October 18, 2011

El Gato de Nieve

The cat has nine lives, they say.  El Gato de Nieve started the day with nine lives, and returned with six remaining after another Crow Pass adventure.  High risk, high reward, I guess.

mw, Kruser, and yours truly trudged the Crow Pass Trail where we found avalanche debris about 1500 feet above the trailhead.  While heavy snow was falling on our party and the foggy clouds were obscuring the slopes overhead, I pondered the weather pattern over the past couple of days and the evidence of a recent avalanche.  What hidden hazard was perched above us?
It Begins
In the eery quiet of the heavy snowfall, inductive logic and instinctive reaction gnawed at my guts.  We talked about it: obcured loading above us, prior wind and heavy snowfall, and avalanche debris at a place where avalanche has claimed victims near Monarch Mine.

The Monarch Mine operated seasonally until 1947 with peak production of 1160 ounces of gold in its 1930's heyday.  Five men seasonally worked the mine in 1935.  They worked from mid-May through mid-October.  Snow in this region is just overwhelming.

Despite the evident risk, we pressed on, but settled on a safer route.  Up into the clouds we continued climbing on skis.  We decided on Jewel Mtn for our first run.  Visibility was poor, but many prior descents enabled avoidance of the big cliffs of Jewel.  With the winds in our favor, the snow floated down on an almost perfectly vertical descent, and the unsettled fresh snow skied like a dream.  Ski cuts freed foot-thick soft slab and sloughs that accumulated in sizeable a basin fan.
Unsettled Fresh Fluff
We weren't feeling it in the flat light on the cliffs of Jewel, so we opted for the cross-basin slog to Summit Glacier with its moderate gradient and mostly cliff-free glacier lines.  We each silently wondered whether the fresh snow would be too deep for the 25-degree slopes, but we happily found fast, unsettled snow that billowed around us as we arced down the glacier.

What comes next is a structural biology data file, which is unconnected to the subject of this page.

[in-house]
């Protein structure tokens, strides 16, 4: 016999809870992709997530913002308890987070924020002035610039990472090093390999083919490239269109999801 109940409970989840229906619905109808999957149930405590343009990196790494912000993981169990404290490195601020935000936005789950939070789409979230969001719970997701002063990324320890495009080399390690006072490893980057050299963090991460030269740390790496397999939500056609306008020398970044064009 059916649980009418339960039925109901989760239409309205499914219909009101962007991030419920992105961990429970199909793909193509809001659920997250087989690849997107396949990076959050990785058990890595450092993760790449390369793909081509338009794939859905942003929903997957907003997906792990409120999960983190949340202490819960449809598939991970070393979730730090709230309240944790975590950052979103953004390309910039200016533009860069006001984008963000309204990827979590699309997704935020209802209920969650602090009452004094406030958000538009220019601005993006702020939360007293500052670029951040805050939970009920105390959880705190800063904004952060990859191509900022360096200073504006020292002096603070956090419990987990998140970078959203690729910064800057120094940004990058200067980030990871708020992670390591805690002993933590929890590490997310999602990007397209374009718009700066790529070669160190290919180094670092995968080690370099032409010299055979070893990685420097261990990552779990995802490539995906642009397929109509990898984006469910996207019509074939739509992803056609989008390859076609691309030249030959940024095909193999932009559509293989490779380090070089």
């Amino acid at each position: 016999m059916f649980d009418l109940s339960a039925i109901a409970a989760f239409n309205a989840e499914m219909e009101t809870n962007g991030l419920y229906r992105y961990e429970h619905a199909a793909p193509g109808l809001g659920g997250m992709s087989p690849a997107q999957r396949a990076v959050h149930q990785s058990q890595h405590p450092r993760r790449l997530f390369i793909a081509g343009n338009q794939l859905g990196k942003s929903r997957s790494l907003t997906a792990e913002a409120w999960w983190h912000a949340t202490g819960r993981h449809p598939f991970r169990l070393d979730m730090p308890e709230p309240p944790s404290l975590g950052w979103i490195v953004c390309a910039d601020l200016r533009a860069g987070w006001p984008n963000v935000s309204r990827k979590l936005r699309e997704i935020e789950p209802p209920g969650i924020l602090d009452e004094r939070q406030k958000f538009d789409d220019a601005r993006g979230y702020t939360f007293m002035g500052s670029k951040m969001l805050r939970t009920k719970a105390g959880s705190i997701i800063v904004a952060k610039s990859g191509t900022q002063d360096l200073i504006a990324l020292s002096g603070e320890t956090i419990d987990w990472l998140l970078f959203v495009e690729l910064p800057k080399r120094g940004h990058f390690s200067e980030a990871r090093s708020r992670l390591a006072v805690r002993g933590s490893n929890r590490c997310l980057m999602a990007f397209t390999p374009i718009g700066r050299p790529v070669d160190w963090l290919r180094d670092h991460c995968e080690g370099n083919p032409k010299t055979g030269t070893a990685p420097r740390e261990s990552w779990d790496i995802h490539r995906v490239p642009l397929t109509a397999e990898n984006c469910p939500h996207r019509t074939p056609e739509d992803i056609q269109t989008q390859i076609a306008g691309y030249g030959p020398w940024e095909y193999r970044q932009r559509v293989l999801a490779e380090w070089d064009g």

In a powder delirium, yours truly searched for that last untracked pitch on the final lap.  Slighlty disoriented in the flat light, I entered a swale that might have led to powder nirvana, but instead I skied into a hellish predicament on the Bahrenberg property.

Barhenberg prospected for gold on the Jewel Mtn north slope and glacial moraine in the 1930's.  Territorial Alaska Department of Mines' report on mining activity in 1937 described parts of the Bahrenberg property "so precipitous that it is entirely inaccessable."  I must have found the precipitous part.

After nearly all of the snow slid from the 50-degree slope, I couldn't go up and couldn't go down.  So, I resorted to a painstaking rock traverse on skis. 

Almost across the rocky traverse
With waning enthusiasm, I ooched across the rocks fearing a cartwheeling tumble down the rocks.  Finally arriving to deep snow on the glaciated base after a seeming eternity on a very steep rocky face, I was hesitant to crank a turn - would more rocks still be lurking?

It was getting late, so we descended to the Crow Pass Trail.  Rounding the corner, we made the stunning discovery of multiple avalanches across the trail.  The slides came down after we ascended, perhaps naturally triggered, or human triggered - seven skiers arrived on Summit during our 1st line down Jewel and they descended well ahead of us.  Either cause was disturbing.

One of Multiple Slide Paths
We enjoyed incredibly sweet skiing with October face shots.  But, risk versus reward?  I would not repeat the Jewel-Summit trip in such conditions.  El Gato de Nieve may have a few lives left, but this cat enjoys his life too much to accept such exposure.

Photocredits:  Kruser

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